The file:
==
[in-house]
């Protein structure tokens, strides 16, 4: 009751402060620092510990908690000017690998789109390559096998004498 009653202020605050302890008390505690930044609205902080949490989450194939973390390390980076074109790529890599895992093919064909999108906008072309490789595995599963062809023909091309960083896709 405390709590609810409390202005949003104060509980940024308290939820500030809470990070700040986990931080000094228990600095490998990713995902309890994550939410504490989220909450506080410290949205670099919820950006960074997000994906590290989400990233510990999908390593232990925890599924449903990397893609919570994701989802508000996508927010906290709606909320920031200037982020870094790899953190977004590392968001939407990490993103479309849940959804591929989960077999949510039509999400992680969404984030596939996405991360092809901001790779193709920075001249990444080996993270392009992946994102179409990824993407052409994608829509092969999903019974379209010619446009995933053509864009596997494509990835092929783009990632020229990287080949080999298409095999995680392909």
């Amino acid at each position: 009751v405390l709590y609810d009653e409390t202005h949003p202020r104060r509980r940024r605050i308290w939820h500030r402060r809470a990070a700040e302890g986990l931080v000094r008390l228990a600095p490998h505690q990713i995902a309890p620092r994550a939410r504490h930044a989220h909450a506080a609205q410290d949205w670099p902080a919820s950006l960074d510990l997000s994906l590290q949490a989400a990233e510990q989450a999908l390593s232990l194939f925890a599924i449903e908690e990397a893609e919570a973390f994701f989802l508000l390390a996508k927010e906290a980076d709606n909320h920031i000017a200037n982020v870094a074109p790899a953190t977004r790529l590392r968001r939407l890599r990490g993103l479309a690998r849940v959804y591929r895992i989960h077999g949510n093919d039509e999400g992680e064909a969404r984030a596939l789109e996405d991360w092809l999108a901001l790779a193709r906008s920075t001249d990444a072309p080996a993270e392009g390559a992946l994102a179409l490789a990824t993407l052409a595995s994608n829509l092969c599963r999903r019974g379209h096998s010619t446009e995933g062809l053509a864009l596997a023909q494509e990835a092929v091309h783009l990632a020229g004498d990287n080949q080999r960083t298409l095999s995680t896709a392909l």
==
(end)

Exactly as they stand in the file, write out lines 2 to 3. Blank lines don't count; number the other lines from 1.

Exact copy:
């Protein structure tokens, strides 16, 4: 009751402060620092510990908690000017690998789109390559096998004498 009653202020605050302890008390505690930044609205902080949490989450194939973390390390980076074109790529890599895992093919064909999108906008072309490789595995599963062809023909091309960083896709 405390709590609810409390202005949003104060509980940024308290939820500030809470990070700040986990931080000094228990600095490998990713995902309890994550939410504490989220909450506080410290949205670099919820950006960074997000994906590290989400990233510990999908390593232990925890599924449903990397893609919570994701989802508000996508927010906290709606909320920031200037982020870094790899953190977004590392968001939407990490993103479309849940959804591929989960077999949510039509999400992680969404984030596939996405991360092809901001790779193709920075001249990444080996993270392009992946994102179409990824993407052409994608829509092969999903019974379209010619446009995933053509864009596997494509990835092929783009990632020229990287080949080999298409095999995680392909």
């Amino acid at each position: 009751v405390l709590y609810d009653e409390t202005h949003p202020r104060r509980r940024r605050i308290w939820h500030r402060r809470a990070a700040e302890g986990l931080v000094r008390l228990a600095p490998h505690q990713i995902a309890p620092r994550a939410r504490h930044a989220h909450a506080a609205q410290d949205w670099p902080a919820s950006l960074d510990l997000s994906l590290q949490a989400a990233e510990q989450a999908l390593s232990l194939f925890a599924i449903e908690e990397a893609e919570a973390f994701f989802l508000l390390a996508k927010e906290a980076d709606n909320h920031i000017a200037n982020v870094a074109p790899a953190t977004r790529l590392r968001r939407l890599r990490g993103l479309a690998r849940v959804y591929r895992i989960h077999g949510n093919d039509e999400g992680e064909a969404r984030a596939l789109e996405d991360w092809l999108a901001l790779a193709r906008s920075t001249d990444a072309p080996a993270e392009g390559a992946l994102a179409l490789a990824t993407l052409a595995s994608n829509l092969c599963r999903r019974g379209h096998s010619t446009e995933g062809l053509a864009l596997a023909q494509e990835a092929v091309h783009l990632a020229g004498d990287n080949q080999r960083t298409l095999s995680t896709a392909l």